Low trust scores for financial services don’t make any difference to the behaviour of the sector, and people keep investing, so it can’t be that. Behavioural finance biases give us some clues as to the sorts of heinous behaviour investors can engage in, and it’s advisers’ job to nip those in the bud. But there is one bias which, according to Baker, Ricciardi et al, might be worth looking at, and that is ‘worry’.
Worrying in this context tends to mean that an investor is outside their risk tolerance, and the obvious fix for that is for them to rebalance their holdings into your carefully created centralised investment proposition, of course. But what if there are other worries that you can’t prevent niggling away?
Out of sight
I think there’s a thing in here about something we’ll call ‘tangibility’. Financial services is mainly a will-o’-the-wisp; you can’t see it or touch it. It all works on trust – you trust the adviser, the adviser trusts the platform (ha!), the platform trusts the custodian, and so on. This is why blockchain has an application in this market, by the way.
But what if you don’t trust? Not in an active ‘I hate you’ way, but in a low-level susurration of lesser angels on your shoulder sort of way. We saw instances recently where, as a consequence of difficult replatformings, some clients on Barclays Smart Investor (and never was there a better disproving of nominative determinism than that) and others saw zero balances where once there was a healthy Isa.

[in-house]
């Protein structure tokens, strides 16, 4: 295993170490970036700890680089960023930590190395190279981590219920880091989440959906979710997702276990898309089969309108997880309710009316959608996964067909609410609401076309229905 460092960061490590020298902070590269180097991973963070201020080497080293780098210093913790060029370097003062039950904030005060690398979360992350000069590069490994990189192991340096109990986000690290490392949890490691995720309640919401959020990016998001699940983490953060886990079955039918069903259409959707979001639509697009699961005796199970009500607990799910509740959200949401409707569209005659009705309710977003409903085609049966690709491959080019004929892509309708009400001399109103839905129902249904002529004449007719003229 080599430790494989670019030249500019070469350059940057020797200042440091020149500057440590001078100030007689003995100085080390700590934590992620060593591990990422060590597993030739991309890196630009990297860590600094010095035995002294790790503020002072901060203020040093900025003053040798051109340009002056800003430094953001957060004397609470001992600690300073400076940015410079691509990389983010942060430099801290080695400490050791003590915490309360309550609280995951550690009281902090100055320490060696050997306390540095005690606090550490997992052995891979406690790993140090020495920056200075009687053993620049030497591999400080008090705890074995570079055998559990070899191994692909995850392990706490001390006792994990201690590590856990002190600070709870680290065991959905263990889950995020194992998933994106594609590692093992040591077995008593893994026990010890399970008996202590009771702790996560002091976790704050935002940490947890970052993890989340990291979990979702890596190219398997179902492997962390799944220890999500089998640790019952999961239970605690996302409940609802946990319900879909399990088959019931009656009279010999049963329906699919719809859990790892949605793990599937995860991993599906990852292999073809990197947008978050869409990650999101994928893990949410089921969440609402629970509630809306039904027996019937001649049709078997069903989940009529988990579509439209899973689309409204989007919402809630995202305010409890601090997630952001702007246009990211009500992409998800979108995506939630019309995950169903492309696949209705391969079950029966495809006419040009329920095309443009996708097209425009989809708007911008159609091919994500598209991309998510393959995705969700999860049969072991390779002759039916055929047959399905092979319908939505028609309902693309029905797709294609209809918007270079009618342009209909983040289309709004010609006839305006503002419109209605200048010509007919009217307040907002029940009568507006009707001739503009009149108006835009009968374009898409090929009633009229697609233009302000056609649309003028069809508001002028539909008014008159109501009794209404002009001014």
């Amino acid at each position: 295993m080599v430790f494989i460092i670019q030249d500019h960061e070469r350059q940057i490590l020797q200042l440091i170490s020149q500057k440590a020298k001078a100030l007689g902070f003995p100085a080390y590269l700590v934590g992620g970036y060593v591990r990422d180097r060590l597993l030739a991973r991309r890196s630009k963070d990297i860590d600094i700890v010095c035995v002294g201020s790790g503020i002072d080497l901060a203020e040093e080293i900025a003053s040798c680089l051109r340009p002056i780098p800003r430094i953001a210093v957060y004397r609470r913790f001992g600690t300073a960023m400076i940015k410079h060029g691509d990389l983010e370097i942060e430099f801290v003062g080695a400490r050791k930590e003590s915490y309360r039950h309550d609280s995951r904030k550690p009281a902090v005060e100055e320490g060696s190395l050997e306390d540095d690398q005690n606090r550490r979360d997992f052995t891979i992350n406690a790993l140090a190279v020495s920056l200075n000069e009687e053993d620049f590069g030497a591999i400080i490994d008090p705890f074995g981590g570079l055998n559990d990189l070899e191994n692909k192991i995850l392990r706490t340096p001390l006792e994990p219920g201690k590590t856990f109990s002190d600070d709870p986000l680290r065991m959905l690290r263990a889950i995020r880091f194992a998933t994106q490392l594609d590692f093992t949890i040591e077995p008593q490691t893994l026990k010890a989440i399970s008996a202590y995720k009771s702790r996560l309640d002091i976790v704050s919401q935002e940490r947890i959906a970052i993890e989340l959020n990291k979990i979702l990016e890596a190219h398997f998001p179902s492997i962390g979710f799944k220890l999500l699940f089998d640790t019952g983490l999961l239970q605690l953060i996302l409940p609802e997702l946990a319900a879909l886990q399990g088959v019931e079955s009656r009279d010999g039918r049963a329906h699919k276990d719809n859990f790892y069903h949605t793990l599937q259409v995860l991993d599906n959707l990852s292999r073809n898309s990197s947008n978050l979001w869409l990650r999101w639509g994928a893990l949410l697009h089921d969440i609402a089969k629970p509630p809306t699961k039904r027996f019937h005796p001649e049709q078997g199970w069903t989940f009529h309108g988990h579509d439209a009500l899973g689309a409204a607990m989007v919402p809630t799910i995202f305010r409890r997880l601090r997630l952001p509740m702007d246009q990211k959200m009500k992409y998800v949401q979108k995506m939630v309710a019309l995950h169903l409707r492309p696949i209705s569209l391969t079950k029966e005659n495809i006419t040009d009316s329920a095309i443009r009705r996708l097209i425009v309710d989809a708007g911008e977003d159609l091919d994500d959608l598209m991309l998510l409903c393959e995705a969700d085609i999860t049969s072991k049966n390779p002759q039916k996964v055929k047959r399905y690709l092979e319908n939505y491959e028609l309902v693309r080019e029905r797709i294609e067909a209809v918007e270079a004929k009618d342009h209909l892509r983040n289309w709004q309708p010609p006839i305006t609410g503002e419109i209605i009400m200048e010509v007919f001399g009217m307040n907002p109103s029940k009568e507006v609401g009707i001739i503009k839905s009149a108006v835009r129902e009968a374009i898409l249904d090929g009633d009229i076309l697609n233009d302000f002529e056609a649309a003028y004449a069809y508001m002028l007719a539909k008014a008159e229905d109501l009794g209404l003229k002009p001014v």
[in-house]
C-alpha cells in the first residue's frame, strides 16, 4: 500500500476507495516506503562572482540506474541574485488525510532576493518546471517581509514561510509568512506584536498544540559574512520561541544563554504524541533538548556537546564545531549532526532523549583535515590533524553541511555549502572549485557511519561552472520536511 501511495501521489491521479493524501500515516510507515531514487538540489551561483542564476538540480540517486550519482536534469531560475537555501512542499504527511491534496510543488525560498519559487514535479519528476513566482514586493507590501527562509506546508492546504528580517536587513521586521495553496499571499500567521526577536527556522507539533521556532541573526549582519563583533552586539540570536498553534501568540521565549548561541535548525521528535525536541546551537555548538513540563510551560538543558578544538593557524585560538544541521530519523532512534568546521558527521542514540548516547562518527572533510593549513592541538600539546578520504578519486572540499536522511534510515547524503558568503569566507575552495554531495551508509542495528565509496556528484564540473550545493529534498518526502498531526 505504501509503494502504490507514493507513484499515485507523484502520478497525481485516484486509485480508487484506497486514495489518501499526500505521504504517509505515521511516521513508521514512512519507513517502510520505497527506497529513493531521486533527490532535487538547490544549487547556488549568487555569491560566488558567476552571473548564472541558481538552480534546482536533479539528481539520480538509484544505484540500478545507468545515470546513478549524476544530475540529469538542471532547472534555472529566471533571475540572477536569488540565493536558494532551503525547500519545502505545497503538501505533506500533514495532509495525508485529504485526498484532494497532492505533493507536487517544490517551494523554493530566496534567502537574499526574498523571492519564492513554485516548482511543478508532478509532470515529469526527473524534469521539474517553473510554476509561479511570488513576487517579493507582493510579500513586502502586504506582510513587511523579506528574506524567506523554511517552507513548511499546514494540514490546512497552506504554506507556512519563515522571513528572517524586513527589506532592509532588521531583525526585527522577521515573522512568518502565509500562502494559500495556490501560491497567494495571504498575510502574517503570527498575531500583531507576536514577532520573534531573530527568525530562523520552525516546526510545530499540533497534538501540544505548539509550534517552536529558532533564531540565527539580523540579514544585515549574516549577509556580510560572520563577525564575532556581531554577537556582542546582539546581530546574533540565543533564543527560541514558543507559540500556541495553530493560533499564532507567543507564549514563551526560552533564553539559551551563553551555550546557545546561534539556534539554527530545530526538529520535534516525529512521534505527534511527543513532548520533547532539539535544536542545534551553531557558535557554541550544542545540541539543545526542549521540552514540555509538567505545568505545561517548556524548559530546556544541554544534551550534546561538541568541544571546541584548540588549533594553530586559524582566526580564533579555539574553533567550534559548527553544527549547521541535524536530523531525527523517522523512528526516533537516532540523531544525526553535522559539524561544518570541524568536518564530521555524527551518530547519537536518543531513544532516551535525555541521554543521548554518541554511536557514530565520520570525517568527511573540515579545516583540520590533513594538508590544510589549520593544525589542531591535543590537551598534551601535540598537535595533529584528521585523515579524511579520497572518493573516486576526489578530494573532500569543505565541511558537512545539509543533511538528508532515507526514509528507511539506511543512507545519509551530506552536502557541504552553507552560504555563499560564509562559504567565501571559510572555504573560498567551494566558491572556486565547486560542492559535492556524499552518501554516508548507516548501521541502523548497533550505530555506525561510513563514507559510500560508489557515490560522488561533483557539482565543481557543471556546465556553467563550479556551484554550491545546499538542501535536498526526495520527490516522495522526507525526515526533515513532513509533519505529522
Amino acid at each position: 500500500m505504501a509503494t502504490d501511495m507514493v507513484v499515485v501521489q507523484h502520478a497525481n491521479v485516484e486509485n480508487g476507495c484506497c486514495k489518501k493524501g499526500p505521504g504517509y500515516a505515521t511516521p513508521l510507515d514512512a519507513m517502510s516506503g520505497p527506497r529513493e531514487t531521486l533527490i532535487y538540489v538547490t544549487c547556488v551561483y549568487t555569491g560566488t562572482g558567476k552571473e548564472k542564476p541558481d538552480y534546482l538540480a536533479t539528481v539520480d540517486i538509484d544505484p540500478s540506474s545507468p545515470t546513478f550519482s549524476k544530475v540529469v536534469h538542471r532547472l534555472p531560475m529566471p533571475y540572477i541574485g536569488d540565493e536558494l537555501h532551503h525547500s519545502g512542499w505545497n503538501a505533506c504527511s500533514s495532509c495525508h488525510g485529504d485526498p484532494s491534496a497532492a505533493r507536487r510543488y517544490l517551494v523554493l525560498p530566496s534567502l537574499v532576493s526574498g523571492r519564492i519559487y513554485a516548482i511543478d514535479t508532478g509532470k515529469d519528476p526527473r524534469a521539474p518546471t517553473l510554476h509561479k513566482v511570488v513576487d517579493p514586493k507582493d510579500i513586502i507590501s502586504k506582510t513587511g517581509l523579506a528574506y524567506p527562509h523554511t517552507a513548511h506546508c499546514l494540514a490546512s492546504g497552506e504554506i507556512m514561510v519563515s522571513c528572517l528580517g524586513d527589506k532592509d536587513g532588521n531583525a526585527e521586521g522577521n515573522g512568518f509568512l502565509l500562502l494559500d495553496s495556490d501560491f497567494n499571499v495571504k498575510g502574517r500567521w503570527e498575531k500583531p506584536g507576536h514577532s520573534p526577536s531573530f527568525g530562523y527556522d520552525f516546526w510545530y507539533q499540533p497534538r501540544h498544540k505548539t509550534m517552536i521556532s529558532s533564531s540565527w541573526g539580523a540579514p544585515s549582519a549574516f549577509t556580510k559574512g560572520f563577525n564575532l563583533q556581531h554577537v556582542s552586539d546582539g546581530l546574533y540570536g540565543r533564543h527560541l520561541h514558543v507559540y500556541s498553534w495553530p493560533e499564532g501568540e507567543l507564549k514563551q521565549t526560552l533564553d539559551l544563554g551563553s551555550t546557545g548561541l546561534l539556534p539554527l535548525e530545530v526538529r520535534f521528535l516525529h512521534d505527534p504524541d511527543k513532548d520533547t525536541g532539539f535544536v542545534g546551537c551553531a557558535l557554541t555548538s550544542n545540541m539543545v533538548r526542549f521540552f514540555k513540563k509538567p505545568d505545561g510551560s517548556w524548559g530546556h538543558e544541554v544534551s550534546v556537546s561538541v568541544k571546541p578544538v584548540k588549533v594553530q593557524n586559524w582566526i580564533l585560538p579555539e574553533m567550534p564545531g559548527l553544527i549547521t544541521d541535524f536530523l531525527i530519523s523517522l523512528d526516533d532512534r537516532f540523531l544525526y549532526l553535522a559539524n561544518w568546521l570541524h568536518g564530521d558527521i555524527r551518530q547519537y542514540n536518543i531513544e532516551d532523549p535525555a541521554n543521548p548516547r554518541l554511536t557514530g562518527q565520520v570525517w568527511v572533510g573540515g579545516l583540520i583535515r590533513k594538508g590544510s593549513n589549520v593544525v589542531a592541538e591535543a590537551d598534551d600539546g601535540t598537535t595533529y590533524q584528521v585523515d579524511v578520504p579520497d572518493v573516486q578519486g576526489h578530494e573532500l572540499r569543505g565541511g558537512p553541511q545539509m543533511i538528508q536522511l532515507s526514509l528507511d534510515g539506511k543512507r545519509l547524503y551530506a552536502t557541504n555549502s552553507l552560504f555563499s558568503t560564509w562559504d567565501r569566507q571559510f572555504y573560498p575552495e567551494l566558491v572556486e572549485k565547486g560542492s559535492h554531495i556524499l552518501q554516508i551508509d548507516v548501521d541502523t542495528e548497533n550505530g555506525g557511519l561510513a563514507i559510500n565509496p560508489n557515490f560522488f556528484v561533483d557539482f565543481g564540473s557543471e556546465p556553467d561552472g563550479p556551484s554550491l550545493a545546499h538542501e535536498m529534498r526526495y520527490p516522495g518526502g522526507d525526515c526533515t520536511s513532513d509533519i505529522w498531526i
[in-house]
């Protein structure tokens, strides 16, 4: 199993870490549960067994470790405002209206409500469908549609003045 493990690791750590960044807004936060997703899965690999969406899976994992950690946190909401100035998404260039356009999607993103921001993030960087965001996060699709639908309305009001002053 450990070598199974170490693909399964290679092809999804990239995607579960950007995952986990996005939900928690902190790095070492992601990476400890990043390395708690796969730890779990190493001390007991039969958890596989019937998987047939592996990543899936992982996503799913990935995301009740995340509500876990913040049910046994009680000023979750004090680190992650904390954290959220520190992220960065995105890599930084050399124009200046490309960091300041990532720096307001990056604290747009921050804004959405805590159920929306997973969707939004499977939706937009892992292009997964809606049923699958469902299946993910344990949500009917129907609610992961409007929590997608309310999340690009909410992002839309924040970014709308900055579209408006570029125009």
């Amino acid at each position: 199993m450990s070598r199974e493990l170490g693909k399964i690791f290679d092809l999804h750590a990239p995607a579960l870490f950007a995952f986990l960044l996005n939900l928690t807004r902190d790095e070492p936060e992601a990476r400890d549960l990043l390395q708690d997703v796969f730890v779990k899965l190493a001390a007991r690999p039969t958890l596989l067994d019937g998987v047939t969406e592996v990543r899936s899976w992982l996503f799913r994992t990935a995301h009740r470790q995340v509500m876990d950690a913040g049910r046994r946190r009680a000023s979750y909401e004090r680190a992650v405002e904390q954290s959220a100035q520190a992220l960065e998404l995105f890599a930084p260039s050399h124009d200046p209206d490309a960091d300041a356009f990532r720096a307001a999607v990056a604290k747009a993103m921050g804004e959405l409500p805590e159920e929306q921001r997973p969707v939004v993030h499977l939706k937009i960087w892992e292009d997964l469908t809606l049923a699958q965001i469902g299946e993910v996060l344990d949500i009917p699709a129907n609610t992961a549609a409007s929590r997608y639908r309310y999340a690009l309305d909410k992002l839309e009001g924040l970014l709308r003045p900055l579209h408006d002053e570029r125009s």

No one had a zero balance, and everything came back to where it should be eventually. But imagine what that does to someone who has handed off their investment to a bunch of folk they’ve never met – even if you as an adviser are involved – and their attitude to keeping in touch with their investments?
My contention is that we need to use the technology at our disposal from platforms, back offices, reporting tools or whatever, to bring investors back closer to their money. They don’t need trading access if they have an adviser, but it is surely right to let people see the seven things I popped on to the welcome screen about 1,000 words ago. We can’t dole information out like sweeties; our system is too abstract for that.
When it comes to client reporting, there are a few examples out there worthy of note. The True Potential client-side experience is nice. XPlan has a nice client portal; so does Intelliflo. Fastrak from Sprint still does a nice job; I like the Ascentric integration with it, and so on.